Online Harassment and Cyberbullying
Online Harassment: Threats or other offensive behavior, sent online to the youth or posted online about the youth for others to see.
Awareness of online harassment has increased since the first Youth Internet Safety Survey (YISS) was published. Stories about people using the Internet to threaten, embarrass, harass, and humiliate youth have been widely reported in the media.
- YISS-2 saw a 50% increase in online harassment.
- One in 11, or 9% of youth said they were harassed online in YISS-2, compared to approximately 1 in 17, or 6% in YISS-1.
Click here for more information about the Youth Internet Safety Surveys: http://unh.edu/ccrc/internet-crimes/projects.html
Increased time spent online among the youth population could account for at least part of this increase; however, we expect a considerable portion of the increase reflects a real rise in online incivility among youth. In addition to the youth who said they were harassed, we found a marked increase in the number of youth who admitted to being rude and harassing to others online.
- The number of youth who said they had “made rude or nasty comments to someone on the Internet” increased from 14% in YISS-1 to 28% in YISS-2.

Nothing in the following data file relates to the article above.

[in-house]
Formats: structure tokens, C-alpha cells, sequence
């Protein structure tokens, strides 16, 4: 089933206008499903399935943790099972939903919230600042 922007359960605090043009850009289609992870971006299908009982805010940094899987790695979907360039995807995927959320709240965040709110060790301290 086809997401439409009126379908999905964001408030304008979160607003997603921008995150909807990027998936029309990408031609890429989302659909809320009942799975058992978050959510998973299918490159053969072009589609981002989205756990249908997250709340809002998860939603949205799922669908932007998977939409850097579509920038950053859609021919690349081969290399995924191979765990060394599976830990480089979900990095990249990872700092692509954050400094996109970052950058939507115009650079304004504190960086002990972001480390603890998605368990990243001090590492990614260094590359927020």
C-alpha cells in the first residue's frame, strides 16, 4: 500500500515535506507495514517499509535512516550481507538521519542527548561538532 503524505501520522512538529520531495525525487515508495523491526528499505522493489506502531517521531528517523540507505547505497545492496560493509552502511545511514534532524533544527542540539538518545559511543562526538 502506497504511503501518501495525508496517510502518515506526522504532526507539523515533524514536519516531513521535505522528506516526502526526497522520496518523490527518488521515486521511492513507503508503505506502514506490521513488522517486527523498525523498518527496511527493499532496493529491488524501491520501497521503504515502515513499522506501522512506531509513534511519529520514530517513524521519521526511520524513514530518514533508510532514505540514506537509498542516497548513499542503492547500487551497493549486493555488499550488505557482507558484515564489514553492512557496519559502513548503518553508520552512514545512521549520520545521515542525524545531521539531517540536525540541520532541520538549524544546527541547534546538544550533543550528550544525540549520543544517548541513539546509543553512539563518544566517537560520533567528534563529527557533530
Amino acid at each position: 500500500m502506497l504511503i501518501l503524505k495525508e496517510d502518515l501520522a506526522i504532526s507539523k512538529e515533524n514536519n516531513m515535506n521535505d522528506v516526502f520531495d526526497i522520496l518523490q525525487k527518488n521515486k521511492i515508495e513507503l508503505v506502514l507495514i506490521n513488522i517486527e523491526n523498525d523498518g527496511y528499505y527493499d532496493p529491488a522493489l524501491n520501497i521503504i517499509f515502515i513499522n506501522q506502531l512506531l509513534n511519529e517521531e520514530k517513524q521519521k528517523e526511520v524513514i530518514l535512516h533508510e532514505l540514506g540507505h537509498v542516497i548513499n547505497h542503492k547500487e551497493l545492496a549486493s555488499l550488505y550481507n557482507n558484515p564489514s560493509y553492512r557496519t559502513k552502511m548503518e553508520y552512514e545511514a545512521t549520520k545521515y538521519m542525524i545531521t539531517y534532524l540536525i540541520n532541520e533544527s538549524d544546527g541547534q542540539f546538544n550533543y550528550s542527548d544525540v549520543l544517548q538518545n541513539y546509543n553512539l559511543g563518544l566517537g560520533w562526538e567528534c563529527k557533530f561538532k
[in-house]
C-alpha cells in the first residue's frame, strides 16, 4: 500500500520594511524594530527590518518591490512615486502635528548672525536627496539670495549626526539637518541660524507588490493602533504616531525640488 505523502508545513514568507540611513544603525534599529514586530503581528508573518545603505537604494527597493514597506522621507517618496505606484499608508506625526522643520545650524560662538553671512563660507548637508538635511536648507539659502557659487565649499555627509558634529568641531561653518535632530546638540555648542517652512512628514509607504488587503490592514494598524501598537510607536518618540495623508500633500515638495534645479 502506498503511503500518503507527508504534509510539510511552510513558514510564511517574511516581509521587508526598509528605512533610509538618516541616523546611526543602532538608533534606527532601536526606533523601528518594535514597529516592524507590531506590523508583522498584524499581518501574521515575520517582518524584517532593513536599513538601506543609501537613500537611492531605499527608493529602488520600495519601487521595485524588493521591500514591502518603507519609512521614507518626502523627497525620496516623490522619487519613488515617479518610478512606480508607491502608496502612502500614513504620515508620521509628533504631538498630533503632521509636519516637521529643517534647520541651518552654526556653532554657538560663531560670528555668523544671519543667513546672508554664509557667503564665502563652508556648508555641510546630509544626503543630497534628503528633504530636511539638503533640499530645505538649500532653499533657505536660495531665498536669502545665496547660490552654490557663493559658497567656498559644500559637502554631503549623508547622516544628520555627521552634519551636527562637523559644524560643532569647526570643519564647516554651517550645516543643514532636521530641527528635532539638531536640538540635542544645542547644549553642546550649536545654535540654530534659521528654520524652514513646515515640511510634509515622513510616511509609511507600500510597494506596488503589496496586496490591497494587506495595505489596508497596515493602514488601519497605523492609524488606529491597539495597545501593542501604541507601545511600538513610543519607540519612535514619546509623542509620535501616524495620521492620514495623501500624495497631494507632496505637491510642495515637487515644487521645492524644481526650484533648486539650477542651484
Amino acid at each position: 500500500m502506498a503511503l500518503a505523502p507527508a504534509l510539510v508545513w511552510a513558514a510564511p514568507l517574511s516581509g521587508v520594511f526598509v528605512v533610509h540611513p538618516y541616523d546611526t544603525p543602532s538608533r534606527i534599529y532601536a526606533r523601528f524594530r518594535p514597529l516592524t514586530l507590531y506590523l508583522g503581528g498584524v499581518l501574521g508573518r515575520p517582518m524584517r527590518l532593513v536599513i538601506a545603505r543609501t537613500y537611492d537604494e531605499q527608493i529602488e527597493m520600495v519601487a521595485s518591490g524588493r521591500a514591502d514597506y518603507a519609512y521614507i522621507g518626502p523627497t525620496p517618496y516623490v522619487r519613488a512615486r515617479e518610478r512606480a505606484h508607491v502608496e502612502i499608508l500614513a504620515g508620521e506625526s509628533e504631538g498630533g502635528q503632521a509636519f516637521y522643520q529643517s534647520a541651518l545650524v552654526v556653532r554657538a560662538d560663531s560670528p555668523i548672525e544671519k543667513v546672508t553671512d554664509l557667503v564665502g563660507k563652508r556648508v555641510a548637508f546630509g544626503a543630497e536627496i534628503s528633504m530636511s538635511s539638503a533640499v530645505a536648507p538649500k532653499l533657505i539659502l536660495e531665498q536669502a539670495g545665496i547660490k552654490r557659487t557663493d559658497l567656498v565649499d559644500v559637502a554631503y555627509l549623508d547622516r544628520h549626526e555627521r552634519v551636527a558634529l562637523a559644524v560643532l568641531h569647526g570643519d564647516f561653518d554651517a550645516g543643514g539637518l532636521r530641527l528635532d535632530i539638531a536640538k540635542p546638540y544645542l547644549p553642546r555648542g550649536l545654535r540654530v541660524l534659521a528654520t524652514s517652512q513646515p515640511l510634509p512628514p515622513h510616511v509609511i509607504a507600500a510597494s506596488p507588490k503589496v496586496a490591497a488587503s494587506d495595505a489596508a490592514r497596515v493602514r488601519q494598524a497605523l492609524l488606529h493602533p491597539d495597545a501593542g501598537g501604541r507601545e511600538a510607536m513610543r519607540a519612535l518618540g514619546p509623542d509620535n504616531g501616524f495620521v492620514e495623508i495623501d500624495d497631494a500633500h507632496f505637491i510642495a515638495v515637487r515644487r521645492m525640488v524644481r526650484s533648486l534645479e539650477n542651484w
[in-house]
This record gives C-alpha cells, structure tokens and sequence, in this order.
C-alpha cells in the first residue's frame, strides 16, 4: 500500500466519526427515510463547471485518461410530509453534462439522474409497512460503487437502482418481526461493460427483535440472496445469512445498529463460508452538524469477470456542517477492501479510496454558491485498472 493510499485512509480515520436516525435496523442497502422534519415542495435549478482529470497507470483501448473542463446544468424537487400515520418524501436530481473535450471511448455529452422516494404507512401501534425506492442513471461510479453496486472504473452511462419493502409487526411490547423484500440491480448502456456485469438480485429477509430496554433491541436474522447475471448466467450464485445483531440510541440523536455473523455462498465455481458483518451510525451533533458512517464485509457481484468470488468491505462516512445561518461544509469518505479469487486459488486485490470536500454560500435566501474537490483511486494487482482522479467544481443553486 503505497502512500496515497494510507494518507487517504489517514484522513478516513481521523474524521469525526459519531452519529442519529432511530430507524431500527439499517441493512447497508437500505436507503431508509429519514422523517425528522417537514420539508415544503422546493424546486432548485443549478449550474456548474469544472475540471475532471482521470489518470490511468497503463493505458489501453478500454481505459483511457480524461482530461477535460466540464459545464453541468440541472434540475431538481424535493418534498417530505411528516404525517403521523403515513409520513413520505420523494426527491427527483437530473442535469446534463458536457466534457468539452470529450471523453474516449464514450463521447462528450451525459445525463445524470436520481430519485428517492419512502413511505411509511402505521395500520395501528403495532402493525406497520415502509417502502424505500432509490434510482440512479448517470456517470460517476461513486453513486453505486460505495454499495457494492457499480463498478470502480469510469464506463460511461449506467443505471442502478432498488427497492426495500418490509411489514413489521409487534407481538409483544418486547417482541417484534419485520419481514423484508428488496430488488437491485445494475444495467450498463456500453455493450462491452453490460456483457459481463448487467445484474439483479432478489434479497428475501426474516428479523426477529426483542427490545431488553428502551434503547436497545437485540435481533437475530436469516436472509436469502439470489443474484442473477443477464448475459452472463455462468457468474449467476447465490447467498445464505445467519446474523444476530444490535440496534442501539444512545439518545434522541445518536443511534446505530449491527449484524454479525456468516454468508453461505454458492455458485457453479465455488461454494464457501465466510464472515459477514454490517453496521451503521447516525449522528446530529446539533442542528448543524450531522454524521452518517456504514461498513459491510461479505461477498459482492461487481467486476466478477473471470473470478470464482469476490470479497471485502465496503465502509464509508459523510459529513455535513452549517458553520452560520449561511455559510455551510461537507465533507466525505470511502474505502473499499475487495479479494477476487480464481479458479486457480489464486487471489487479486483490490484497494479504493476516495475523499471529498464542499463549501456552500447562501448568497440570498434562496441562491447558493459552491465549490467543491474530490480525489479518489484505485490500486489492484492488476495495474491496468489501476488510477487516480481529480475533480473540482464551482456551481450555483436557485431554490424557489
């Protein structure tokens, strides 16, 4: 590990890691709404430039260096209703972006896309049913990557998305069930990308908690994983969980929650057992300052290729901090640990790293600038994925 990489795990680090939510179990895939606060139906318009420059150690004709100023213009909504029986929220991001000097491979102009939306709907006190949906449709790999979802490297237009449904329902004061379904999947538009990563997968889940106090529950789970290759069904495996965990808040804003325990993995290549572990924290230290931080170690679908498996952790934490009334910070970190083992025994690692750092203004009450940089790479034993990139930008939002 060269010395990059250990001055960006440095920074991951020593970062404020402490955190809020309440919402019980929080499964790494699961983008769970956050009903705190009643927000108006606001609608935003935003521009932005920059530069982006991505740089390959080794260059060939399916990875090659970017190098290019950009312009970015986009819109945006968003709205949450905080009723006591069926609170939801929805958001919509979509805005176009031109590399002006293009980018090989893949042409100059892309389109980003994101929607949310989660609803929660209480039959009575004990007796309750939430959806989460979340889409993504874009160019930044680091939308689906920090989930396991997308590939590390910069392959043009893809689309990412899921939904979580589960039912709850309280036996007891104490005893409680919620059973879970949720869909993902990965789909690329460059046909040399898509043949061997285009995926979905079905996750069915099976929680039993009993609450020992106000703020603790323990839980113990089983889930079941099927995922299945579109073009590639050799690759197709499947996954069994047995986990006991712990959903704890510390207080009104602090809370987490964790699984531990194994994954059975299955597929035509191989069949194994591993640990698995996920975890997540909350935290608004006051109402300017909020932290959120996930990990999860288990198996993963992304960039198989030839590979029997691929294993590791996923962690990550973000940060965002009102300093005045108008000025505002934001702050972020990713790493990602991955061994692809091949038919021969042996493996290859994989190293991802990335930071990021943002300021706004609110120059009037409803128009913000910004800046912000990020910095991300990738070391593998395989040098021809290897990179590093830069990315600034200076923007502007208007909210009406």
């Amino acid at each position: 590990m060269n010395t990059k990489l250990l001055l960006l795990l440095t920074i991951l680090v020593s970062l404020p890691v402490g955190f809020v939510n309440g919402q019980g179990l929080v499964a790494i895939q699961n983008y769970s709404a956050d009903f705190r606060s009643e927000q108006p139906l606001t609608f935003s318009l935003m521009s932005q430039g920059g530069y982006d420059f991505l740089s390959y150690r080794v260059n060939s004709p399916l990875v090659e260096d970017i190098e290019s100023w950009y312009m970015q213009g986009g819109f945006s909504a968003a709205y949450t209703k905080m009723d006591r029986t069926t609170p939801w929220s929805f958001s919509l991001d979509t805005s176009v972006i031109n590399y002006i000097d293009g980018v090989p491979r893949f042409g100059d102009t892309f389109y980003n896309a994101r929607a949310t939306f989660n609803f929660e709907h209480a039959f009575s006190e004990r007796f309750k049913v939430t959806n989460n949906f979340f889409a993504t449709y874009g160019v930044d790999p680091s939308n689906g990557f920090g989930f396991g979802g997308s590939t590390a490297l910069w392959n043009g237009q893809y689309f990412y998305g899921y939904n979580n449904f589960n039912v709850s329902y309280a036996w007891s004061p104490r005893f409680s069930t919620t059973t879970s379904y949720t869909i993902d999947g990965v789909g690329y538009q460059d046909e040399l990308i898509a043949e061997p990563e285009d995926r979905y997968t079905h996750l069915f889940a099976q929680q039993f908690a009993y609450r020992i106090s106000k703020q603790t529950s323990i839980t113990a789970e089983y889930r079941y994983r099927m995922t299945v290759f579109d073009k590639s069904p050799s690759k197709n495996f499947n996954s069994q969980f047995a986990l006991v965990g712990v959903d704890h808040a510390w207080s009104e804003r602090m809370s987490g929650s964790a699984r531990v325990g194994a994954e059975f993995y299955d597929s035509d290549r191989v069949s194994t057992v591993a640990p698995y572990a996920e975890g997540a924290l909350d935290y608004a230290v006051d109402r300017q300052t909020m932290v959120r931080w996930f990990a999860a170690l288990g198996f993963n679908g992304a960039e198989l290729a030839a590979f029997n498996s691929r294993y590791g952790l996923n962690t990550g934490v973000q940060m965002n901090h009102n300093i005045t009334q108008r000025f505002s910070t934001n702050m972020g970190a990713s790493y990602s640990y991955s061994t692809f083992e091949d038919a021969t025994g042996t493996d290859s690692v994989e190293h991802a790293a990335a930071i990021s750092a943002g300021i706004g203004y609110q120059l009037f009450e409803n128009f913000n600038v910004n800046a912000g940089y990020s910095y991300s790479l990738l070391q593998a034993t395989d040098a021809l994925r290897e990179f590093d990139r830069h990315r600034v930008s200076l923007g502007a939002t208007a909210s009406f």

- The number who said they had “used the Internet to harass or embarrass someone they were mad at” increased from 1% to 9%.
These behaviors are highly related to being harassed online (Ybarra & Mitchell, 2004a). The Internet is apparently being used more and more for the bullying and harassment widespread among many youth peer groups.
Although the term cyberbully is often used interchangeably with online harassment, there are some important differences to take note of.
Click here to read more: http://unh.edu/ccrc/pdf/CV172.pdf
What Can We Do?
There are worrying signs about the increasing numbers of youth experiencing online harassment, including bullying, threats, and other offensive behavior. We need to do more to head off this trend; we need to:
- Describe the harassment and bullying problem effectively and in detail so youth, parents/guardians, and other authorities understand it and identify it when they see it.
- Make sure existing anti-bullying and other prevention programs include discussions about Internet harassment and cyberbullying as part of their content.
- Create and publicize codes of conduct that include Internet behavior and get these codes adopted through Internet service providers, schools, clubs, and organizations as well as on web sites.
- Encourage Internet service providers, schools, and other youth-serving organizations to have strong sanctions against Internet harassment and cyberbullying.
- Because much bullying and harassment, both off- and online, occurs in school or arises from events that occur in school, School Resource Officers could be an important component in prevention and intervention programs.